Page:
// smodj

unplugging from politics

Have working-class young adults inherited their parents’ politics? The 2016 election put a spotlight on working-class resentment as a driving force behind Donald Trump’s victory. But a new study by Jennifer M. Silva finds a different trend among the next generation of working-class adults: disengagement. So, what changed?

Drawing from interviews with 73 working-class young adults in a declining Pennsylvania coal town, Silva locates the root of her respondents’ disengagement in the decline of social institutions and roles that once facilitated political engagement. Lacking external sources of direction, meaning, and connection, the young adults in Silva’s study managed their suffering and made sense of their place in an unequal society by constructing narratives of the self in which pain is meaningful, the American dream is a lie, politicians cannot be trusted, and opting out of the political process is therefore not only logical but admirable. The cultural narratives readily available through social media—conspiracy theories and self-help ideologies—served to reinforce their cynicism and isolation. Consequently, the vast majority of Silva’s respondents did not plan to vote in the upcoming election.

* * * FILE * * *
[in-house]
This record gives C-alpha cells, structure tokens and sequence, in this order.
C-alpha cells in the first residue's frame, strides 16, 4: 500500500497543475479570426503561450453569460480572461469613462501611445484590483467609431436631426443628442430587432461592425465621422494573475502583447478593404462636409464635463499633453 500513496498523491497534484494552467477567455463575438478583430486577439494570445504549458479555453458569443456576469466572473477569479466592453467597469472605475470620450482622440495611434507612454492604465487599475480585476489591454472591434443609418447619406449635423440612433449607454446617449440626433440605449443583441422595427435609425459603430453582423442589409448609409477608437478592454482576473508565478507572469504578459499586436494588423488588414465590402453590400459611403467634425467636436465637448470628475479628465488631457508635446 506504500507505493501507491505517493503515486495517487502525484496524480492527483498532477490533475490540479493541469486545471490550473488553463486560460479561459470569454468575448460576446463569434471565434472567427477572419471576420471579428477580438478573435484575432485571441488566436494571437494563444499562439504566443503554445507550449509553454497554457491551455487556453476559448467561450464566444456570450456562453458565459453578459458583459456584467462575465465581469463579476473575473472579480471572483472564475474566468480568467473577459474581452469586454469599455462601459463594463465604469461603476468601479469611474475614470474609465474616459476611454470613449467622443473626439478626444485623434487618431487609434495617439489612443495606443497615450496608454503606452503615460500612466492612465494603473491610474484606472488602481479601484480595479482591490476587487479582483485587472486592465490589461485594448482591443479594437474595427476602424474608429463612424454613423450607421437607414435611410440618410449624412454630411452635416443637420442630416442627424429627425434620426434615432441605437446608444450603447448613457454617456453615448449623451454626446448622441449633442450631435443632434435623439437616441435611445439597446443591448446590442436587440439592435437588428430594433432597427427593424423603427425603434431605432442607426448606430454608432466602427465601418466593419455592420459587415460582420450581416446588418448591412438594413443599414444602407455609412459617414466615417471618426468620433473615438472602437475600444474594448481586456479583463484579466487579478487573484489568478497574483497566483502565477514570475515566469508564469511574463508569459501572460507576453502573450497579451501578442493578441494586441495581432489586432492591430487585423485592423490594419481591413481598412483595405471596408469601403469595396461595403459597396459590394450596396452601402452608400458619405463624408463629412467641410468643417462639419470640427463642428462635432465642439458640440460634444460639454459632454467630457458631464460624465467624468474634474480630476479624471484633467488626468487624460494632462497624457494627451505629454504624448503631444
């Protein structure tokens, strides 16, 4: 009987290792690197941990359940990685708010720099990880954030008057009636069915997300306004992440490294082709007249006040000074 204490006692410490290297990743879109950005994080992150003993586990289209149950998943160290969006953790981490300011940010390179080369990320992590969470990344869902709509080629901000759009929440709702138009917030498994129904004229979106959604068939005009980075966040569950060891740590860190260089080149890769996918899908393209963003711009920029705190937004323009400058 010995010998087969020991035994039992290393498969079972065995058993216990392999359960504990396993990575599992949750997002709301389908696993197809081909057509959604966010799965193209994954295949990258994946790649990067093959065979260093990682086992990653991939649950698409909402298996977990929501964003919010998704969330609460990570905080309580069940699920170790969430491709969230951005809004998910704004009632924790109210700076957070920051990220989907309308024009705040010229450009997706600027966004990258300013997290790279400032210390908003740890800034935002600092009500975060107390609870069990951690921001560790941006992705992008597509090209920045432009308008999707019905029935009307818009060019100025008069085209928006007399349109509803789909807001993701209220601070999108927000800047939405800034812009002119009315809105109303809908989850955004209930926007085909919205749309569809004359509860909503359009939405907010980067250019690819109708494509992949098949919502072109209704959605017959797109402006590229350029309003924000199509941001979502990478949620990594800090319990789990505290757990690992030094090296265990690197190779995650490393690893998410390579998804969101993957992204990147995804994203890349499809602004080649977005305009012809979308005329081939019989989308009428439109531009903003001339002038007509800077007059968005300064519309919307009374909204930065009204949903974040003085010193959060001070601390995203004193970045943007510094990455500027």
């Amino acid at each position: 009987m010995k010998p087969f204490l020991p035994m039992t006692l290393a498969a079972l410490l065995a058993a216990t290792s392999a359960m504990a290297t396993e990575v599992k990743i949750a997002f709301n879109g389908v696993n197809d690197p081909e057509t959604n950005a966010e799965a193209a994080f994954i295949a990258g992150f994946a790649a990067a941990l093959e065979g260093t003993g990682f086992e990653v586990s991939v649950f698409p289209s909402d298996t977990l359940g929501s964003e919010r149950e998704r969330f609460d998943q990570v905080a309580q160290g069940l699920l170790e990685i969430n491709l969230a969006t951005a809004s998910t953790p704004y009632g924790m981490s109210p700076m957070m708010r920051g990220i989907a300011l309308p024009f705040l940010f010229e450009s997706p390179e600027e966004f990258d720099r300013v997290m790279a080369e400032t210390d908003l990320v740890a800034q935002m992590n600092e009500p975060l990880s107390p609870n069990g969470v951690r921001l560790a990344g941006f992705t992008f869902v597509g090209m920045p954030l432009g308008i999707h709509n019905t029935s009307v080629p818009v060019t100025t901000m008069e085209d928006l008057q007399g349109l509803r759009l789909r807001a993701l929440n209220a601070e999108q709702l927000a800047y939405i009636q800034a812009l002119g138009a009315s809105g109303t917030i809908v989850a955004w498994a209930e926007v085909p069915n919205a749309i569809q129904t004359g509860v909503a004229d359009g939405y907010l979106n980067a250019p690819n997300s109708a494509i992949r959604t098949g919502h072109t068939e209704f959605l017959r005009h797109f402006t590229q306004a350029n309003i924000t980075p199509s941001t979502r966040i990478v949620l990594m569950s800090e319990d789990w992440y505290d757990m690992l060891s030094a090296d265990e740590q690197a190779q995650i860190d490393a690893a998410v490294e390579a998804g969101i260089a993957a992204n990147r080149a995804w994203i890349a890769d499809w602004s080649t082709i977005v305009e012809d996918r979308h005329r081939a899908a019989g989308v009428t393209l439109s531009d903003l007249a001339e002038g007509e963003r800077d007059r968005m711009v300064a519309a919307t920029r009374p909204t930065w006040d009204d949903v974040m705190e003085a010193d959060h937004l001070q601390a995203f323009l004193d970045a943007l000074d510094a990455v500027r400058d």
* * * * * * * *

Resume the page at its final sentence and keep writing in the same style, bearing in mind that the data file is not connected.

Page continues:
Silva’s findings illuminate a departure from the political allegiances of previous generations: rather than fueling support for politicians of any allegiance, resentment appears to have manifested in political withdrawal for these working-class young adults. Young people are at an inflection point, and some have become so alienated that they have given up on the democratic process altogether. The question, as always, is how do we build a civil society that recognizes the worth of all its members and empowers them to participate in order to pursue greater justice, inclusion, and wellbeing for themselves and for others?

Comments 1


January 29, 2024

another amazing post –– really great ❤️

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